An Irish man who challenged the lawfulness of his detention in mandatory hotel quarantine has been released this afternoon.
The move follows receipt of documentation from his lawyers after the High Court earlier directed an inquiry into his detention.
Derek Jennings, 47, flew home from Israel on Friday to be with his dying father.
His father, who was diagnosed with cancer last year, collapsed last week and was taken to intensive care.
The court heard the man is in a critical condition and may die at any stage.
Mr Jennings, from Clondalkin in Dublin, began working with his employer in Israel on 22 February, where he was due to remain until May this year.
Two appeals by Mr Jennings against the requirement to quarantine were denied.
His lawyers asked the High Court to direct an inquiry into the legality of his continued detention at the Crowne Plaza Hotel near Dublin Airport in Santry.
They said there were compelling and overwhelming humanitarian considerations in this case.
Meanwhile, a healthcare worker who had arrived to work in Ireland from Israel, who had similarly challenged her detention in quarantine, has also been released.
Inbar Aviezer's case was due back before the High Court tomorrow. Her lawyers had argued that her detention was disproportionate and unlawful.
Both court cases will not now go ahead.
Earlier, Mr Jennings' senior counsel, Mícheál P O'Higgins, told the court his travel to Israel was certified as necessary by his employer and he was fully vaccinated against Covid-19 while in Israel.
He has also received a series of negative tests for Covid-19, including a negative result this morning.
Mr Jennings' father was diagnosed with cancer in 2019 and the court was told it was feared at that stage that he had only months to live.
Last Wednesday, he collapsed and was then taken to hospital where he remains in intensive care.
Mr Jennings' company, Tokyo Electron, made arrangements for him to fly home from Tel Aviv.
He booked his stay in the Crowne Plaza Hotel near Dublin Airport, as this was a prerequisite for him to board the flight.
Mr Jennings appealed the necessity to quarantine on humanitarian grounds. He said his father was dying and he needed to be with his family, but his appeal was denied.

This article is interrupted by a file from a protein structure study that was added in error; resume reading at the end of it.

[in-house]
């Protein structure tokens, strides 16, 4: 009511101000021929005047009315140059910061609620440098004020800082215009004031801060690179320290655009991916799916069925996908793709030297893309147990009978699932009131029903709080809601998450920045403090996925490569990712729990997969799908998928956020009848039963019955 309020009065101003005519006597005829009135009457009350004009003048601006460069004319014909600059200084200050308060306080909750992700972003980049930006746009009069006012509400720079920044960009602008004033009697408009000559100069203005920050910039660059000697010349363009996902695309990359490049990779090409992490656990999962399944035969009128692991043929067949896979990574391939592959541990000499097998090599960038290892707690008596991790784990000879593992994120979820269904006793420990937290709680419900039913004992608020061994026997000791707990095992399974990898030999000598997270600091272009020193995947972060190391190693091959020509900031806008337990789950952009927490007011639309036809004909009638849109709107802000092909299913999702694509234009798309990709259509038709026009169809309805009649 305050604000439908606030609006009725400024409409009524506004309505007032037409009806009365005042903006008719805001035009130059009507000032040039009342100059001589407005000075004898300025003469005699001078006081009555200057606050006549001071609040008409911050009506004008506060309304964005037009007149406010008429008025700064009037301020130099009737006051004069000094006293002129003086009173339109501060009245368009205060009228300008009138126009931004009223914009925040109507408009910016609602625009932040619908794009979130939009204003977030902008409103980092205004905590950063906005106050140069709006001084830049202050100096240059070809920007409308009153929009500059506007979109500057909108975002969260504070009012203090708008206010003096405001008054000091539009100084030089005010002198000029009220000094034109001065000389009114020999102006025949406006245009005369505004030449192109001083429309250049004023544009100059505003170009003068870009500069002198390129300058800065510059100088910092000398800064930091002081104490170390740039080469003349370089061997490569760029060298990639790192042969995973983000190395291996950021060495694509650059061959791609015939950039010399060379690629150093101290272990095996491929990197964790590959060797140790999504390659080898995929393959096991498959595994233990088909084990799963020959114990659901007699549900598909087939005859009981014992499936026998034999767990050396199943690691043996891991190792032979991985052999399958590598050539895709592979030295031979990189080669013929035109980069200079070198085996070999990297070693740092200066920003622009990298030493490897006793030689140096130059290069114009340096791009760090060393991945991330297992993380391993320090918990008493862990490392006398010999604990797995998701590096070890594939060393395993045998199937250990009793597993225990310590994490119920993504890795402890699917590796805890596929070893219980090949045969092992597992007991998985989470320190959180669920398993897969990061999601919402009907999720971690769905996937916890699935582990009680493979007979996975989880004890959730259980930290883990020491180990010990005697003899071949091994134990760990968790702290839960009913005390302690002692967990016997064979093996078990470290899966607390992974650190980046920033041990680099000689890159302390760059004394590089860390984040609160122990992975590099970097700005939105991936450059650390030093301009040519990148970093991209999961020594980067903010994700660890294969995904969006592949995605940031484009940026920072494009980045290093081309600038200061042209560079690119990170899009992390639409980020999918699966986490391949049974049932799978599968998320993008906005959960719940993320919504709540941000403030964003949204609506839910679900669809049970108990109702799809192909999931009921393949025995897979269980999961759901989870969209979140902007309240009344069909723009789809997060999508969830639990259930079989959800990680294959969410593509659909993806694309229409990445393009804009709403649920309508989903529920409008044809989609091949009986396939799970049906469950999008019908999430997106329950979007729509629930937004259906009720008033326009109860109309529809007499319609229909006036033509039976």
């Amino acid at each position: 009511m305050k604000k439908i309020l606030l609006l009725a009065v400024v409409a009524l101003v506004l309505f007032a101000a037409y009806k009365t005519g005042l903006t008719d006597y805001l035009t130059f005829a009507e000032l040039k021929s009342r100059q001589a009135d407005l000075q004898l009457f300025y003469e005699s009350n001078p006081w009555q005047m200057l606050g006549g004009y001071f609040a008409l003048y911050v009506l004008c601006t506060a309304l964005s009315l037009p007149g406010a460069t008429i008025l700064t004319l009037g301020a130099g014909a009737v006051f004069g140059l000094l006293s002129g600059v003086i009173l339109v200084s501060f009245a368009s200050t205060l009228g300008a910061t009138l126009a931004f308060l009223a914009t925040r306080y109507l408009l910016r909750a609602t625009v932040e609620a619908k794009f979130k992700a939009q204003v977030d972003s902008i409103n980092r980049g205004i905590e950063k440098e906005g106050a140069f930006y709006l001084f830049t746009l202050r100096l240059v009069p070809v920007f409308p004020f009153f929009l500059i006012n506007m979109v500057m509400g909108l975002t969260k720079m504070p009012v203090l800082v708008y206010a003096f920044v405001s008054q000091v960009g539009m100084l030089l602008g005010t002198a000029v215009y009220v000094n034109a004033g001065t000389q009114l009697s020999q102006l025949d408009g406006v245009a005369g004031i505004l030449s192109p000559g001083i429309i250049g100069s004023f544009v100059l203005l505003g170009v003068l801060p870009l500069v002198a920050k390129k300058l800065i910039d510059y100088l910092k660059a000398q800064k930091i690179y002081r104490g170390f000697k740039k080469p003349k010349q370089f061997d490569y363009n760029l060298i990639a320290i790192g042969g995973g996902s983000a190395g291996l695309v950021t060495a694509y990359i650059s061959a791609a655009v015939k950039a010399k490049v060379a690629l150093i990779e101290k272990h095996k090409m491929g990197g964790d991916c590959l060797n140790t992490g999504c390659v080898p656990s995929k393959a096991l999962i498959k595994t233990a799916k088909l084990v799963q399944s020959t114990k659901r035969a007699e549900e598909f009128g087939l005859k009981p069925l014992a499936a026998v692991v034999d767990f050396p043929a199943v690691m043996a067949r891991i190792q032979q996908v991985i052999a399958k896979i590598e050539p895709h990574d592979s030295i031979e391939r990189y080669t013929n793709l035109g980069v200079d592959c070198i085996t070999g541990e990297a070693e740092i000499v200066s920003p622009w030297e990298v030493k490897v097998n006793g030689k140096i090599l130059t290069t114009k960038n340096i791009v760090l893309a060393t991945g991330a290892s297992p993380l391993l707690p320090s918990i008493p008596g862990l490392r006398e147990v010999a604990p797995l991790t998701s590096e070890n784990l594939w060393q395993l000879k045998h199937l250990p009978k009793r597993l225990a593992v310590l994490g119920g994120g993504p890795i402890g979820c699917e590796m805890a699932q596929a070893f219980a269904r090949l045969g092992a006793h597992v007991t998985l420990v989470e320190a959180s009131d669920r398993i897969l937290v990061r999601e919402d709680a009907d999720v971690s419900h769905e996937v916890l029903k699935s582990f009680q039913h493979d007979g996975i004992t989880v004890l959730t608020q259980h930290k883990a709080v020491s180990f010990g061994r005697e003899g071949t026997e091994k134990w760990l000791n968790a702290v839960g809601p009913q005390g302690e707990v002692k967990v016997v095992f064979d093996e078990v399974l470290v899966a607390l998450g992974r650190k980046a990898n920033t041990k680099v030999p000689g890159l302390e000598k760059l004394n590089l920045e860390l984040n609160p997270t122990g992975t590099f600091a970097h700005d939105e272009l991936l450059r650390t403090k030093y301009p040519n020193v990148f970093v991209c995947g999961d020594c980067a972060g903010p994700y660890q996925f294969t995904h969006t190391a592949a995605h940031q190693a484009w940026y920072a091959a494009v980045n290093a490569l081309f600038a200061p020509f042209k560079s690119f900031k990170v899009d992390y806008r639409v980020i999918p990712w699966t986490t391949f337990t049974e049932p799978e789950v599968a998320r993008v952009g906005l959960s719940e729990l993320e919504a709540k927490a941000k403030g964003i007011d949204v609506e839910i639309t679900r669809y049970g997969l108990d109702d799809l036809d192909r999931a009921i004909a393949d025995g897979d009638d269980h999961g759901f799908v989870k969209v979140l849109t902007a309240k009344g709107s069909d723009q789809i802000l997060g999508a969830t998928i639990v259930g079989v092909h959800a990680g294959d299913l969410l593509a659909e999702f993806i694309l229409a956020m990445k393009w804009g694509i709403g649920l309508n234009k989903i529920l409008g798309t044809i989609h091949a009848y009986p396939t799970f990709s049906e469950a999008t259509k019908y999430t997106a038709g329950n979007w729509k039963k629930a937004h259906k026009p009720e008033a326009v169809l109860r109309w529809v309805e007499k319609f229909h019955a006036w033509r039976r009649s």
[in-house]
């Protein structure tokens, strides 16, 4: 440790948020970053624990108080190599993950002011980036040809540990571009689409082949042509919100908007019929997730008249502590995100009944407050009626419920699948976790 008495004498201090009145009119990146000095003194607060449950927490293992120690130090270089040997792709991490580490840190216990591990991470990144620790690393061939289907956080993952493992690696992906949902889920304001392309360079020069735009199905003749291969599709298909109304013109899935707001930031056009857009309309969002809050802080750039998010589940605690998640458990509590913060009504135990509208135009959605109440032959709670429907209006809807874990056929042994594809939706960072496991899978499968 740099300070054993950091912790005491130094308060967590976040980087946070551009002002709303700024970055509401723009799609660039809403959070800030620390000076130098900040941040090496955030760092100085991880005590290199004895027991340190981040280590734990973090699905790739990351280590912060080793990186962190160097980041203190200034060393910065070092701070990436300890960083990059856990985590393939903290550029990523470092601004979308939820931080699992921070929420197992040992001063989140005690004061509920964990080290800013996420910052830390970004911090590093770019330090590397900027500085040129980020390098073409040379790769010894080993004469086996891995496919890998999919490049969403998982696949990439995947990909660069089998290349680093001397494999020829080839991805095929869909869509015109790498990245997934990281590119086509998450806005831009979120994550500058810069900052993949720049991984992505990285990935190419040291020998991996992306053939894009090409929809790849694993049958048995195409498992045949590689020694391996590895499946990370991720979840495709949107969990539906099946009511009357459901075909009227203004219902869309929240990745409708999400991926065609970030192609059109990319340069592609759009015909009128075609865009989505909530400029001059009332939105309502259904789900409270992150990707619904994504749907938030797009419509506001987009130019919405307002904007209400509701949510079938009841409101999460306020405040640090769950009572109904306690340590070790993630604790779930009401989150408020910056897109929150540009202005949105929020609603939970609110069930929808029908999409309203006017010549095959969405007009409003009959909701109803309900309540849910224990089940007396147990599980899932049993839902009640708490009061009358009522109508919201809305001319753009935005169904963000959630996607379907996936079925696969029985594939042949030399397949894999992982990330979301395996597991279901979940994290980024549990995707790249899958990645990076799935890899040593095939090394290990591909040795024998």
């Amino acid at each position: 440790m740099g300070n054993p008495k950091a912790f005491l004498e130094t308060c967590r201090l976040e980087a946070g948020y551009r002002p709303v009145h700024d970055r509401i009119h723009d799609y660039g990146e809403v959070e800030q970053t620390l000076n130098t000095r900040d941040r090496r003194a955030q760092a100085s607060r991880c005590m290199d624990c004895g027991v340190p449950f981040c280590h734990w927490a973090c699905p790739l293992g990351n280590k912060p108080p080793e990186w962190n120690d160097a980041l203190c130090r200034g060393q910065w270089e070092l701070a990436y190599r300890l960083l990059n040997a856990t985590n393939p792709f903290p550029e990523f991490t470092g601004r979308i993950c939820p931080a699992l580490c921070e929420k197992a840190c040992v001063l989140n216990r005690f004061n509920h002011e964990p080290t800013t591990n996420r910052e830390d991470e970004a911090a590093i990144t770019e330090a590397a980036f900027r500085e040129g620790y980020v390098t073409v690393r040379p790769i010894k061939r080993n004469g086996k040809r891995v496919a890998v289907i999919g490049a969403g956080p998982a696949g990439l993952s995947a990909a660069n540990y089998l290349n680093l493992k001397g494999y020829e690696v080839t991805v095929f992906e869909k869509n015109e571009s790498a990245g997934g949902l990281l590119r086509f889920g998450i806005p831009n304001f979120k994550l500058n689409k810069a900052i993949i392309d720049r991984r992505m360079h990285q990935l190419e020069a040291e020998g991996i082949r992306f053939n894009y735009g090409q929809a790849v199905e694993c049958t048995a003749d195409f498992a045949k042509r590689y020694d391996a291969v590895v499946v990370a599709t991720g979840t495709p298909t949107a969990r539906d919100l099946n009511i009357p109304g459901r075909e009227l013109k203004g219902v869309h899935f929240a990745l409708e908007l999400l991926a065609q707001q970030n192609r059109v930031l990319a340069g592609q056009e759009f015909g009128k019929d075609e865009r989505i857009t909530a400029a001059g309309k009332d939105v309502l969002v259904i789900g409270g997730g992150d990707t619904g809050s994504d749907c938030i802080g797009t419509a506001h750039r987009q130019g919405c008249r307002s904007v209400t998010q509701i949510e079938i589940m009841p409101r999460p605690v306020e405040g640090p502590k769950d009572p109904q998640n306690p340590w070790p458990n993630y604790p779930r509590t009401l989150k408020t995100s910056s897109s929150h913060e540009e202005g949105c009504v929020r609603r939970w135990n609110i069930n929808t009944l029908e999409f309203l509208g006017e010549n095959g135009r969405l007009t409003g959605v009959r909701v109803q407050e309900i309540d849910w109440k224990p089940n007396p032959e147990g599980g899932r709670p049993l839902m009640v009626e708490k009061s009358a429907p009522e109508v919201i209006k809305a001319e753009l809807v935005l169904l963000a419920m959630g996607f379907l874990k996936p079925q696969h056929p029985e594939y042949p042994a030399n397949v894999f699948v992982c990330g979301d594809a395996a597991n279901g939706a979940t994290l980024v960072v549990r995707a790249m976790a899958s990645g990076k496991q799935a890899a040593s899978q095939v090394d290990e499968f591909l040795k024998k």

Mr Jennings told his lawyers that his father is still in intensive care and no family members are permitted to enter, but they are hopeful that if he enters his final hours, family members might be allowed to spend a short time with him.
The court heard his father is in a very critical condition and may die at any stage.
Mr Jennings lives with his wife and children in Clondalkin in Dublin. He is the eldest of his siblings and the court heard his mother is very distressed and he wants to support her.
After the announcement by the Government that Israel is to be removed from the list of designated states, from which travellers will have to enter quarantine, Mr Jennings submitted a second appeal, but this too was also denied.
His lawyers said there were compelling and overwhelming humanitarian considerations in this case, and to require him to remain in detention for another 13 days, at an extremely difficult time for his family was disproportionate and unlawful.
They also argue the quarantining legislation is unconstitutional.
The court was told there was no evidence the appeals officer carried out any assessment of whether in Mr Jennings' situation he could quarantine at home or be permitted to see his father, and then return to the hotel.
They also argued that the officer failed to have regard to the reality that travellers from Israel represented a much reduced risk, and the Government had decided to remove it from the list of designated countries.
Mr Jennings' lawyers said the appeals officer's decision that there was insufficient evidence about the urgency relating to his father's situation was unreasonable and irrational given the context in which he had returned home urgently.
They also told the court it was not a matter for the appeals officer to dictate whether it was appropriate for a grieving and distraught family to gather together to comfort each other while their father was dying.